Work-in-Progress: Statistics Components in a Circuits Laboratory for ECE Sophomores Statistics concepts are required for undergraduate curricula in electrical engineering andcomputer engineering (ECE). Accreditation guidelines specify that such instruction must“including applications appropriate to the program name” [ABET Criteria for AccreditingEngineering Programs, 2014-2015]. Comprehensive courses in probability and statistics arecommon curricula requirements and these courses may include ECE applications. Statisticsproblems within engineering-content courses can provide additional exposure and reinforcementwhile directly addressing the need for applications in the context of ECE. Many basic statisticsconcepts can be introduced before a comprehensive course in statistics and related problemsolving can support learning of computer resources such as data acquisition, circuit simulation,and computer design tools. A good ECE context is an electrical circuits laboratory in whichstudents need to understand electrical component tolerances and related design issues. Exposureto basic statistics concepts and computer resources in an introductory in-major course facilitatesmore advanced instruction in follow-on in-major courses. Statistics-related assignments in a required, sophomore-level laboratory course aredescribed. The prerequisite ECE concepts are analysis and measurement of simple resistornetworks. The theme of the laboratory assignments is resistor tolerances. (If a resistor data set isprovided, the assignments can be used in lecture courses and virtual laboratories to teach the useof circuit simulation tools or to illustrate statistical concepts.) In the first set of exercises, thestandard color code and tolerance designations and hands-on resistance measurements providethe data for analysis. Concepts of nominal values, average values, distribution curves, standarddeviation, and error bars are explored through calculations, plots, etc. The availability ofinexpensive resistors with different values and tolerances allow great flexibility in the actual dataused, e.g. each laboratory section can have a custom data sets. In the second set of exercises, theeffect of tolerances on and the statistical characterization of circuit behavior are demonstratedusing basic voltage divider and Wheatstone bridge networks. The use of Excel, PSpice, andLabVIEW is compared for the simulation component. The final exercise is a basic design Proceedings of the 2015 Annual Conference of the American Society for Engineering Education 2problem in which appropriate component tolerance values must be specified to meetperformance limits for a resistor network. This sophomore-level exposure to statistics in the context of ECE applications canprovide an early introduction to these important topics and can improve the linkage betweenmathematical analysis and circuit behavior. Follow-on courses in statistics and ECE subjectareas can then give more comprehensive coverage and expand the analysis to advancedengineering design, respectively. Example linkages and the role of the assignments foraccreditation measures are described in our electrical and computer engineering curricula. Proceedings of the 2015 Annual Conference of the American Society for Engineering Education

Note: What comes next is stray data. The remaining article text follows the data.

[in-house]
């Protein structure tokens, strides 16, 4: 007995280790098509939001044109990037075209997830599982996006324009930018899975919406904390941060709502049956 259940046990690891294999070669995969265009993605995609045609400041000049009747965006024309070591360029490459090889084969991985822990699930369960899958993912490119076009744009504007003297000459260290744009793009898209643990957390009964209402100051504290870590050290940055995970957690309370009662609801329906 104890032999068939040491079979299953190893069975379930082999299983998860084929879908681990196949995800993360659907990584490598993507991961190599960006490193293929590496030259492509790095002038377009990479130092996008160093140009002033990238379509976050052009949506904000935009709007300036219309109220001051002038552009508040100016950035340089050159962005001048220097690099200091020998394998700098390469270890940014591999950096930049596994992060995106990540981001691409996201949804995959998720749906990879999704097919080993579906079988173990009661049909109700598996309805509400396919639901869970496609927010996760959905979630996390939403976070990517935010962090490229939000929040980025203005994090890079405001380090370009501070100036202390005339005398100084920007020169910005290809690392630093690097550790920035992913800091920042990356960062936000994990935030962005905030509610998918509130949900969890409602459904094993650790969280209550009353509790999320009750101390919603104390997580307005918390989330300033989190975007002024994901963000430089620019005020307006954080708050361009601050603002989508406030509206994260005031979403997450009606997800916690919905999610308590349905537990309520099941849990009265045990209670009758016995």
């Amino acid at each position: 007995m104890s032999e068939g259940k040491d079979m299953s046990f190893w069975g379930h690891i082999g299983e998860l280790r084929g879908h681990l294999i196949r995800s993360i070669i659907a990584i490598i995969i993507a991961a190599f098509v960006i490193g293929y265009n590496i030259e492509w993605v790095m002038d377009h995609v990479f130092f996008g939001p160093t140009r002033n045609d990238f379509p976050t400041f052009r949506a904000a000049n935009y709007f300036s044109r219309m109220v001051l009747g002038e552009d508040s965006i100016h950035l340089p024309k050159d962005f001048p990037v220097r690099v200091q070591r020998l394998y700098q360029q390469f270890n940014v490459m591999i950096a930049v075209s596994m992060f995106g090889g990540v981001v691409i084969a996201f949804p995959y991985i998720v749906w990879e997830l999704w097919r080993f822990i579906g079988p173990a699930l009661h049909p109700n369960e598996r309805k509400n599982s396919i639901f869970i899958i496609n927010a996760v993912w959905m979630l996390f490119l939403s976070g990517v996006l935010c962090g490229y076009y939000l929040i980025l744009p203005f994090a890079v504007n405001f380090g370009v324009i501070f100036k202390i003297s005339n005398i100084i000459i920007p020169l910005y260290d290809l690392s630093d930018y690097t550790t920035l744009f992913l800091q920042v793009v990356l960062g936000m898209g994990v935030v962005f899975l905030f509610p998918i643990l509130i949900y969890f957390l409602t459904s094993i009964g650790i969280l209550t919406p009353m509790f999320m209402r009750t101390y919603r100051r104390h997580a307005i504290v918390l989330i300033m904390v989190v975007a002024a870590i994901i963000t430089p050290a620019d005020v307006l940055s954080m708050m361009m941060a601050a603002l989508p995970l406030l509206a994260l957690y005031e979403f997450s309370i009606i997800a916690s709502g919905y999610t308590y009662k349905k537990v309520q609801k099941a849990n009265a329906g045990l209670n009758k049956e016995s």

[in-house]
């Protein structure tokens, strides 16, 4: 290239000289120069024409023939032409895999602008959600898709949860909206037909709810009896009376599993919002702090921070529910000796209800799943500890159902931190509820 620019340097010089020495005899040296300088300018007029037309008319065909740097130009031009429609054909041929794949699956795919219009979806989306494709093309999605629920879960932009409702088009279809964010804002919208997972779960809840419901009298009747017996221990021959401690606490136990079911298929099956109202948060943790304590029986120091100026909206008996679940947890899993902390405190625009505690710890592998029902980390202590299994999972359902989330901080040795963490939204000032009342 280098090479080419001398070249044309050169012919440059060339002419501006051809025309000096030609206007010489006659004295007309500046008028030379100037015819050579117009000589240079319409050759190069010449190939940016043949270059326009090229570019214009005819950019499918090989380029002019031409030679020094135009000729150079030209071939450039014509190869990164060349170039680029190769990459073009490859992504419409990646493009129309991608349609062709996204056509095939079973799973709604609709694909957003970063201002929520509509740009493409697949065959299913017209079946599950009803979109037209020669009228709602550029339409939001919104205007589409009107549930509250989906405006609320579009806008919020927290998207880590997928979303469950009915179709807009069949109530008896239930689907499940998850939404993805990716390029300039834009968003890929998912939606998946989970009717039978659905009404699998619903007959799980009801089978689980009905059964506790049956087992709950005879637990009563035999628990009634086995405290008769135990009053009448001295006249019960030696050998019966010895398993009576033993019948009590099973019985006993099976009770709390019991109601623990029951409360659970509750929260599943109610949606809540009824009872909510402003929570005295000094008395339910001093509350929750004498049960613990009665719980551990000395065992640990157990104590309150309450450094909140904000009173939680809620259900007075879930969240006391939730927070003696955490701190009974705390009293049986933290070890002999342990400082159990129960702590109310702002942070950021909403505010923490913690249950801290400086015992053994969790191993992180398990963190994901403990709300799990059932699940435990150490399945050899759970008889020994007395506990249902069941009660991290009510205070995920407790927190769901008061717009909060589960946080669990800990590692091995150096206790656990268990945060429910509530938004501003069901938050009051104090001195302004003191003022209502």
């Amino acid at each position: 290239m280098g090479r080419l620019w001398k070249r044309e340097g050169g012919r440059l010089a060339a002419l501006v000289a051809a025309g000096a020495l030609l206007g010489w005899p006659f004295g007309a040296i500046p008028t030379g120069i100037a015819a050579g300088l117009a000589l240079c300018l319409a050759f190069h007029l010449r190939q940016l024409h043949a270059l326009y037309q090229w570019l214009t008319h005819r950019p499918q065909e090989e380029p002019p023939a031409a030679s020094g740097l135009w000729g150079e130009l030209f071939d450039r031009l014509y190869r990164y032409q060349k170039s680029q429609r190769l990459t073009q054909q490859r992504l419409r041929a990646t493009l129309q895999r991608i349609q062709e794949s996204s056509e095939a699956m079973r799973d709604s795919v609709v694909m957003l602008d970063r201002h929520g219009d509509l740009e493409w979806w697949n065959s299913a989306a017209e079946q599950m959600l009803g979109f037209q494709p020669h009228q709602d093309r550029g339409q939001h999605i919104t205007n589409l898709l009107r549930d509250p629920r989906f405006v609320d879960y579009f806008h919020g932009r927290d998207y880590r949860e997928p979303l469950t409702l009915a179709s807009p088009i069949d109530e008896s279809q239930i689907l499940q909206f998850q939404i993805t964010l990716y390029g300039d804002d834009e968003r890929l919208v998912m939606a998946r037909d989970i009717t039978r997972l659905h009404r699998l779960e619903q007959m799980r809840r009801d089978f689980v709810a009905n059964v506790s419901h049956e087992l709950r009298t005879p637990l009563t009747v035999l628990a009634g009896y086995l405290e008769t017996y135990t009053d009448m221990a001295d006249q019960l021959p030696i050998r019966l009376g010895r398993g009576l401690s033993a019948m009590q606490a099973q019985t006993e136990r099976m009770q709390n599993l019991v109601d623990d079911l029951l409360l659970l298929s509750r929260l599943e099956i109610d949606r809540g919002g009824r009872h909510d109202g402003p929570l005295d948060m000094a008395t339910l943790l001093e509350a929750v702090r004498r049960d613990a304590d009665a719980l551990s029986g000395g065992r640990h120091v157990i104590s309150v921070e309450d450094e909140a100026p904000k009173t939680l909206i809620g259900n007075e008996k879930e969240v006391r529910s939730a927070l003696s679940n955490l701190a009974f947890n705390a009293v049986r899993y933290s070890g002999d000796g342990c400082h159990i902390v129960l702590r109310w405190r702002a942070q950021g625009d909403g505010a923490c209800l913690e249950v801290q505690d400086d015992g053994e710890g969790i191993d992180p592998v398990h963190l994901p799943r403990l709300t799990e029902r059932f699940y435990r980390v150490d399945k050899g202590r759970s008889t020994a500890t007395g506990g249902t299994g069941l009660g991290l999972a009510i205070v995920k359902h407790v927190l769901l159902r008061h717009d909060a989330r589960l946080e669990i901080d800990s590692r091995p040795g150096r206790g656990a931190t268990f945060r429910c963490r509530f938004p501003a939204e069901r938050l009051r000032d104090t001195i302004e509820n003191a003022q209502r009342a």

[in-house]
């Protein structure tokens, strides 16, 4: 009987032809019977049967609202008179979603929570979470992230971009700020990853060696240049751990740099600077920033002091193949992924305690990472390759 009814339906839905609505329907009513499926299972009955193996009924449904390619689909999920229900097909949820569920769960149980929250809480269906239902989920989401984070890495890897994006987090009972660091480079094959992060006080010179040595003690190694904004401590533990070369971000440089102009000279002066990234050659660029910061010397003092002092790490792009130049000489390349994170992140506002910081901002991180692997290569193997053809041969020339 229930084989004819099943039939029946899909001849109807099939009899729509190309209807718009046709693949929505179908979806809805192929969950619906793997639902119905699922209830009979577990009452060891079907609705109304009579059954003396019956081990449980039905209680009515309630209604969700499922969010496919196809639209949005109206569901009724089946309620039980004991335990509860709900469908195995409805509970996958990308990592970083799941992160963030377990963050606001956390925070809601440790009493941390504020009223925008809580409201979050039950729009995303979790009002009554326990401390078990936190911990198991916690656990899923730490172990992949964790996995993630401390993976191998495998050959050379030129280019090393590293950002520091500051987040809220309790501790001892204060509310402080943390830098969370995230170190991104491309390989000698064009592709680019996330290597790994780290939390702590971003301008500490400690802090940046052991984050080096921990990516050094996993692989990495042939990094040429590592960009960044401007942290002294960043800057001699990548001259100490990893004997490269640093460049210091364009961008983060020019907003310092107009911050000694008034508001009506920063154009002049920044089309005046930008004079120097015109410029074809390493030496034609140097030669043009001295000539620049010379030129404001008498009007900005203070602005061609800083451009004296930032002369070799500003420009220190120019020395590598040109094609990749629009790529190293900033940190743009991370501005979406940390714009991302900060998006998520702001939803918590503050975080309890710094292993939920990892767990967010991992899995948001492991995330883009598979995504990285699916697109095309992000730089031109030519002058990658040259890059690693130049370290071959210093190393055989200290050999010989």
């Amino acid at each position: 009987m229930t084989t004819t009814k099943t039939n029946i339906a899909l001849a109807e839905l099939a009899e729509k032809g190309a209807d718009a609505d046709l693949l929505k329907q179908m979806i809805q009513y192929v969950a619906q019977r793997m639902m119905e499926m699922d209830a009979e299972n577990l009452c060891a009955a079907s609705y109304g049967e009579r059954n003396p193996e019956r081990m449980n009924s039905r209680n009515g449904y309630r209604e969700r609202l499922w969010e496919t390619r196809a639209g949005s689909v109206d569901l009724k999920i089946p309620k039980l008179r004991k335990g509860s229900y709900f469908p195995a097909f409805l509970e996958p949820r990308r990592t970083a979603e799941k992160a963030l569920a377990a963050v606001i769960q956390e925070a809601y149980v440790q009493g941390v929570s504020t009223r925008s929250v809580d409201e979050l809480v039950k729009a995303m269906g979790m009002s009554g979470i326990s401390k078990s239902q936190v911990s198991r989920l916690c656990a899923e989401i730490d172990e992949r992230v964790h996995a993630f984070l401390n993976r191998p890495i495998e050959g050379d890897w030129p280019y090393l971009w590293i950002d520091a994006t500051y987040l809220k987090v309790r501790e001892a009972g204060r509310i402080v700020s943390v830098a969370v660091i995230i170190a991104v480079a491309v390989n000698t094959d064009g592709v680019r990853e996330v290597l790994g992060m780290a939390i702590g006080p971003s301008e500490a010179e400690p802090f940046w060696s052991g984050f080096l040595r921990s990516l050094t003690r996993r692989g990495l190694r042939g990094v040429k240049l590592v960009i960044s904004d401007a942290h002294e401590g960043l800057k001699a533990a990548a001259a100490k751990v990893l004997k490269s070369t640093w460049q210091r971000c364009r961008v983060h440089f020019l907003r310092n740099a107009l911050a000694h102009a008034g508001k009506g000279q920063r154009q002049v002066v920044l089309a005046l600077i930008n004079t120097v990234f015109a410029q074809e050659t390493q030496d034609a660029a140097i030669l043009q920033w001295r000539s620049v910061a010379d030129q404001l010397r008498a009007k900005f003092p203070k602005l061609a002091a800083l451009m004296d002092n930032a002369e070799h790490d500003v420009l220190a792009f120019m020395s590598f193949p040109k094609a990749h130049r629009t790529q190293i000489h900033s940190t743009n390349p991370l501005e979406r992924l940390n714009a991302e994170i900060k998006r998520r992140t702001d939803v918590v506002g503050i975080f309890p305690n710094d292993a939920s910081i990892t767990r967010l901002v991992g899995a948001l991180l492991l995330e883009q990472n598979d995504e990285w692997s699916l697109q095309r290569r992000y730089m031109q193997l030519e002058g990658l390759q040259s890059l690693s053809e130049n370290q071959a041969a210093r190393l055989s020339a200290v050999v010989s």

Watkins, S. E., & Swift, T. M., & Kaur, A. (2015, June), Work-in-Progress: Statistics Components in a Circuits Laboratory for ECE Sophomores Paper presented at 2015 ASEE Annual Conference & Exposition, Seattle, Washington. 10.18260/p.25108

ASEE holds the copyright on this document. It may be read by the public free of charge. Authors may archive their work on personal websites or in institutional repositories with the following citation: © 2015 American Society for Engineering Education. Other scholars may excerpt or quote from these materials with the same citation. When excerpting or quoting from Conference Proceedings, authors should, in addition to noting the ASEE copyright, list all the original authors and their institutions and name the host city of the conference. - Last updated April 1, 2015